The additional time Cook Inlet commercial sockeye salmon fishers received over the weekend amounted to, for some, five straight days of fishing and was a great help to many fishers.
"Those last few openings made our season to where we can start turning some profit," said Nikiski setnetter Reid Kornstad. "We had a couple of good openers, but those were the money makers."
But some fishers said the extra fishing time made little difference.
Fishers were allowed an additional three hours to fish on what would have been a regular 12-hour day on Thursday. Then the east side of the inlet was opened to fishing from Friday to Sunday as a result of a tremendous run of reds that Alaska Fish and Game officials said pushed both the Kasilof and Kenai river commercial fishery management areas near or above initial expected salmon returns.
But during those three days, driftnetters were confined to fishing in the Eastside Corridor, a strip of inlet stretching from just north of the Ninilchik River to Colliers Dock in Nikiski, and extending from a mile and a half off the eastern inlet shore to as far out as five miles at some points.
The corridor is established to regulate fishing in the inlet to allow salmon to reach the Northern District of the inlet during Fish and Game-designated fishing periods. Fishers can see where they are in the corridor from a predesignated map on their global positioning systems.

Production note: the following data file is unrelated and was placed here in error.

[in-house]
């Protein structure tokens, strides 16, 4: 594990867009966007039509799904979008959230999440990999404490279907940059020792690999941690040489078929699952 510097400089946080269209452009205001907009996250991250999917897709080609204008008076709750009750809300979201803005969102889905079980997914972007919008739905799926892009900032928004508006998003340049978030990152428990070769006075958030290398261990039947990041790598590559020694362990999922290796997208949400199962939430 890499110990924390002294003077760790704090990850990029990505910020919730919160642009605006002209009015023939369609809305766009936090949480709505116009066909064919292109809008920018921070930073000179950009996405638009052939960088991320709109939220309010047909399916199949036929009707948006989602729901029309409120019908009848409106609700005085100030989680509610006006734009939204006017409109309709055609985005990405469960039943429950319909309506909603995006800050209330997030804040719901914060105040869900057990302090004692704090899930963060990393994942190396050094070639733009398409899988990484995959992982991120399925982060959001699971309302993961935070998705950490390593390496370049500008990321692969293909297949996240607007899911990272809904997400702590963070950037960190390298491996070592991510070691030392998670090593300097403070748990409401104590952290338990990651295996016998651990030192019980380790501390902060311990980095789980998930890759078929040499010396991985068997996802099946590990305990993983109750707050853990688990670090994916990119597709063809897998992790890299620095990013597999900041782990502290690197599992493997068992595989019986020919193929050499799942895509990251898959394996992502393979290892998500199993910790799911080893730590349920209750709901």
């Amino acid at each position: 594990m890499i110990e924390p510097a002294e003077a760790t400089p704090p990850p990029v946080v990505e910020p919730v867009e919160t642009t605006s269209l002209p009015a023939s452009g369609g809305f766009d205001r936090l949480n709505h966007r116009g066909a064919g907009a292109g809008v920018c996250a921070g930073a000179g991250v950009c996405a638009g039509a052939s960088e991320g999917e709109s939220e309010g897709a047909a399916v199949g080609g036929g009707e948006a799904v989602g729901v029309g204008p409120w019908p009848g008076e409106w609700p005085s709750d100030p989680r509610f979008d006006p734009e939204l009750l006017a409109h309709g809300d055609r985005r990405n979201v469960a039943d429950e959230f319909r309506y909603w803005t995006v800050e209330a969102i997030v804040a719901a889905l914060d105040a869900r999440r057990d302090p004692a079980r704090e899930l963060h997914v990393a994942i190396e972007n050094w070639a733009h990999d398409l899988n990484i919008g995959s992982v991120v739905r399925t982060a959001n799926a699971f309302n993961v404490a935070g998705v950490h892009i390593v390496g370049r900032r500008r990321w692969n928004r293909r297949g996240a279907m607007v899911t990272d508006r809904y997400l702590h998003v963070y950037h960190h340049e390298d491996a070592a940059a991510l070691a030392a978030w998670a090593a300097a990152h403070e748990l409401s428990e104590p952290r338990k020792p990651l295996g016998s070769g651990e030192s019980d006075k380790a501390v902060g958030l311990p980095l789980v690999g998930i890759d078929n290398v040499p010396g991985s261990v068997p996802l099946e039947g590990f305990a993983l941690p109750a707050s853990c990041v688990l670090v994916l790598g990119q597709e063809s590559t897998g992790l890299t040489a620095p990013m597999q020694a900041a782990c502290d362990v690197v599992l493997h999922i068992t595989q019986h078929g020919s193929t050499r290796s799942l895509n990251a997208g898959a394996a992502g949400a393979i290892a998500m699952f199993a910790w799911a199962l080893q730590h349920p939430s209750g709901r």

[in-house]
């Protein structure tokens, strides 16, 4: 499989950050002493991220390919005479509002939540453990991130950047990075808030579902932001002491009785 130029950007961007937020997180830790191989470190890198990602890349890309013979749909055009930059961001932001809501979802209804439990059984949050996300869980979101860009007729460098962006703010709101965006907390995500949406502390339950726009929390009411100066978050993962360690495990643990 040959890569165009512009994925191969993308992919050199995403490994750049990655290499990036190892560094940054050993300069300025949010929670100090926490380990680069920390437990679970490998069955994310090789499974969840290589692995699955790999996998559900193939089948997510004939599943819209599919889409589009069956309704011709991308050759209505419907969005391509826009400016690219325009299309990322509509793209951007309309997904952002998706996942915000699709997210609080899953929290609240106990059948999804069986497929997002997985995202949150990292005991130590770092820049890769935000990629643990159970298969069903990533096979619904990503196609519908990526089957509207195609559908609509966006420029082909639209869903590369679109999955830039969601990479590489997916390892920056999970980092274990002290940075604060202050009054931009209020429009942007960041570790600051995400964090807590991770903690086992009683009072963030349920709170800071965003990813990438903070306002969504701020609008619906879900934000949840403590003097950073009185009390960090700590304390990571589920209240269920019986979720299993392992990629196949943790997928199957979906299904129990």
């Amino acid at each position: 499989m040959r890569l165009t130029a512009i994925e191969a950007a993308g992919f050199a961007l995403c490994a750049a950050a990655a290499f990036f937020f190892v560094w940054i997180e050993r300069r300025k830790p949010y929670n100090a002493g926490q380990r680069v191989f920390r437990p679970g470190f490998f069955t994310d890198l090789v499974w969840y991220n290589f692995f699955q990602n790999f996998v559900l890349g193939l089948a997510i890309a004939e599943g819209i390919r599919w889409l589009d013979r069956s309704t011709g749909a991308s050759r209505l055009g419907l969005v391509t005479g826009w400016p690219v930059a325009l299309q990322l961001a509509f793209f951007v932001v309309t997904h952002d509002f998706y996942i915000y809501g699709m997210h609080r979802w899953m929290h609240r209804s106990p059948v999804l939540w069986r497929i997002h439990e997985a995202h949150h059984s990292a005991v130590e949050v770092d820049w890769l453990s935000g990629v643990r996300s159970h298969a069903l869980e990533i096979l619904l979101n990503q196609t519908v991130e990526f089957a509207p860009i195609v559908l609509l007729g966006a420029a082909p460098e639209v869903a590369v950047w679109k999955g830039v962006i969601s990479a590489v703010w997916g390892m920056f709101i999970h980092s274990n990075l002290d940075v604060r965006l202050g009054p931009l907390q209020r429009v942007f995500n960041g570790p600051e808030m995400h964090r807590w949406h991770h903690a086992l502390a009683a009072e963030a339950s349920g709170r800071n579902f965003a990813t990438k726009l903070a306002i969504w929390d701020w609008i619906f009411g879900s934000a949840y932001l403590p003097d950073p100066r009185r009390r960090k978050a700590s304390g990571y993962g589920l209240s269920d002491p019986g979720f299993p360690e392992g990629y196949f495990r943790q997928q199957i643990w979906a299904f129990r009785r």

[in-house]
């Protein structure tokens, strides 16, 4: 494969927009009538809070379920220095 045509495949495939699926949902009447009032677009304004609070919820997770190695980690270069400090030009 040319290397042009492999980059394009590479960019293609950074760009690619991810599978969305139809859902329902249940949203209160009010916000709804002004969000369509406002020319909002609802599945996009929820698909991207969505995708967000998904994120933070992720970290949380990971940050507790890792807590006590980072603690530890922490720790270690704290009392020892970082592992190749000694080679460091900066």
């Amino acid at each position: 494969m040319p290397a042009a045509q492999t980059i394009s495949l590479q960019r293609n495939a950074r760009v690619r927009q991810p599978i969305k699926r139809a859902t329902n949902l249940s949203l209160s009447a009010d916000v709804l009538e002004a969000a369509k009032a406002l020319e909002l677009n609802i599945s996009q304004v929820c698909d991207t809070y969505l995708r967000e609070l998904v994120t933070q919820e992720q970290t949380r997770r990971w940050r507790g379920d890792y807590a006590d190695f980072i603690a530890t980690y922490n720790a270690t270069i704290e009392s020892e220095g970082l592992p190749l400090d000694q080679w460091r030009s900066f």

"For the most part, the drift fleet doesn't do well in the corridor," said drifter Mark Doumit. "The fish usually hit the beaches."
Ray Toste, a 38-year fisher from Westport, Wash., said any extra day helps, although the fishing wasn't always as good within those confines. He said he caught a combined total of about 600 fish during the emergency fishing time.
"It's more economically feasible to go out one day in the (entire) inlet, than three days in the corridor," Toste said, "because it's less wear and tear on the boat."
Some fishers were packing in their gear for the season, citing low prices as their reason for calling it quits for the year. Doumit said he had a flight Tuesday evening back to Cathlamet, Wash.
"It's just about really a disappointing season," he said. "Mainly because of the price."
He said fishers could pay between $5,000 and $10,000 just to get ready for the season. And at an average of 55 cents per pound, fishers would have to have an excellent haul to recoup those expenses.
"It's been real hit and miss," Toste said. "Even if you caught the luck of the draw in poundage, it wasn't worth a lot."
State Sen. Tom Wagoner, R-Kenai, also a driftnet fisher, said he didn't go out at all over the additional days.
"I'm not going to go out there and fight a line to fish the corridor when I've got regular fishing days left," he said. "Some people did good, but that was few and far in between."
He said the only good place in the corridor for catching reds was right on the line that separated legal fishing from illegal fishing.
"I'm not going to take a chance on fighting the state," Wagoner said. "Rather than getting into a battle with Fish and Game, I just stayed away."
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